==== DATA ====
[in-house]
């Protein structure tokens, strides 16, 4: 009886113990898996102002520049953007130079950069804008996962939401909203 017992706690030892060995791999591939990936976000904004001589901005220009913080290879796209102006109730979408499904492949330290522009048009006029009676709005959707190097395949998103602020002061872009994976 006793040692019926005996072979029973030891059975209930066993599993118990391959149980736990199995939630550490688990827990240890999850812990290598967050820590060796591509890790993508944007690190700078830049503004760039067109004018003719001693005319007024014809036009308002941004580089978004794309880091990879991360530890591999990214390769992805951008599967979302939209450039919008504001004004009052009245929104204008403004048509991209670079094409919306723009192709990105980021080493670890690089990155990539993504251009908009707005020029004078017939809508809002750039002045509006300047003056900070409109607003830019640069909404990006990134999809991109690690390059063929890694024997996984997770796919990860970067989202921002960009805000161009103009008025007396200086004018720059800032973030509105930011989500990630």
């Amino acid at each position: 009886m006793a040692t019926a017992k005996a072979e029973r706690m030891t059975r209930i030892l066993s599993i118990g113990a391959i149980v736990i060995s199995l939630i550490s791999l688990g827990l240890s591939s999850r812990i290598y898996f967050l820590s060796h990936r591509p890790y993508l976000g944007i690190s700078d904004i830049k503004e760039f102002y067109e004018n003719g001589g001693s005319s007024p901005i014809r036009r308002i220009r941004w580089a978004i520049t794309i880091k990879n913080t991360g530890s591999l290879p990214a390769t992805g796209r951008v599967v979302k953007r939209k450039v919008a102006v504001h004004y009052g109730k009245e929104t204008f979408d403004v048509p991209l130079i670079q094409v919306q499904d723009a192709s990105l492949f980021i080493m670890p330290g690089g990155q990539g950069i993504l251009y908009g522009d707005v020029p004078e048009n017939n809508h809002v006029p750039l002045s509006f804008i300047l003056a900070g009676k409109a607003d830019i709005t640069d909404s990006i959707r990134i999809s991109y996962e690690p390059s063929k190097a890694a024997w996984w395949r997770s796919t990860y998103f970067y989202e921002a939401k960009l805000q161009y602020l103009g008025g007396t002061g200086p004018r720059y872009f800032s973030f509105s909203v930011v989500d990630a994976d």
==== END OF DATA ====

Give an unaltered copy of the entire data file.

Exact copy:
[in-house]
């Protein structure tokens, strides 16, 4: 009886113990898996102002520049953007130079950069804008996962939401909203 017992706690030892060995791999591939990936976000904004001589901005220009913080290879796209102006109730979408499904492949330290522009048009006029009676709005959707190097395949998103602020002061872009994976 006793040692019926005996072979029973030891059975209930066993599993118990391959149980736990199995939630550490688990827990240890999850812990290598967050820590060796591509890790993508944007690190700078830049503004760039067109004018003719001693005319007024014809036009308002941004580089978004794309880091990879991360530890591999990214390769992805951008599967979302939209450039919008504001004004009052009245929104204008403004048509991209670079094409919306723009192709990105980021080493670890690089990155990539993504251009908009707005020029004078017939809508809002750039002045509006300047003056900070409109607003830019640069909404990006990134999809991109690690390059063929890694024997996984997770796919990860970067989202921002960009805000161009103009008025007396200086004018720059800032973030509105930011989500990630």
């Amino acid at each position: 009886m006793a040692t019926a017992k005996a072979e029973r706690m030891t059975r209930i030892l066993s599993i118990g113990a391959i149980v736990i060995s199995l939630i550490s791999l688990g827990l240890s591939s999850r812990i290598y898996f967050l820590s060796h990936r591509p890790y993508l976000g944007i690190s700078d904004i830049k503004e760039f102002y067109e004018n003719g001589g001693s005319s007024p901005i014809r036009r308002i220009r941004w580089a978004i520049t794309i880091k990879n913080t991360g530890s591999l290879p990214a390769t992805g796209r951008v599967v979302k953007r939209k450039v919008a102006v504001h004004y009052g109730k009245e929104t204008f979408d403004v048509p991209l130079i670079q094409v919306q499904d723009a192709s990105l492949f980021i080493m670890p330290g690089g990155q990539g950069i993504l251009y908009g522009d707005v020029p004078e048009n017939n809508h809002v006029p750039l002045s509006f804008i300047l003056a900070g009676k409109a607003d830019i709005t640069d909404s990006i959707r990134i999809s991109y996962e690690p390059s063929k190097a890694a024997w996984w395949r997770s796919t990860y998103f970067y989202e921002a939401k960009l805000q161009y602020l103009g008025g007396t002061g200086p004018r720059y872009f800032s973030f509105s909203v930011v989500d990630a994976d």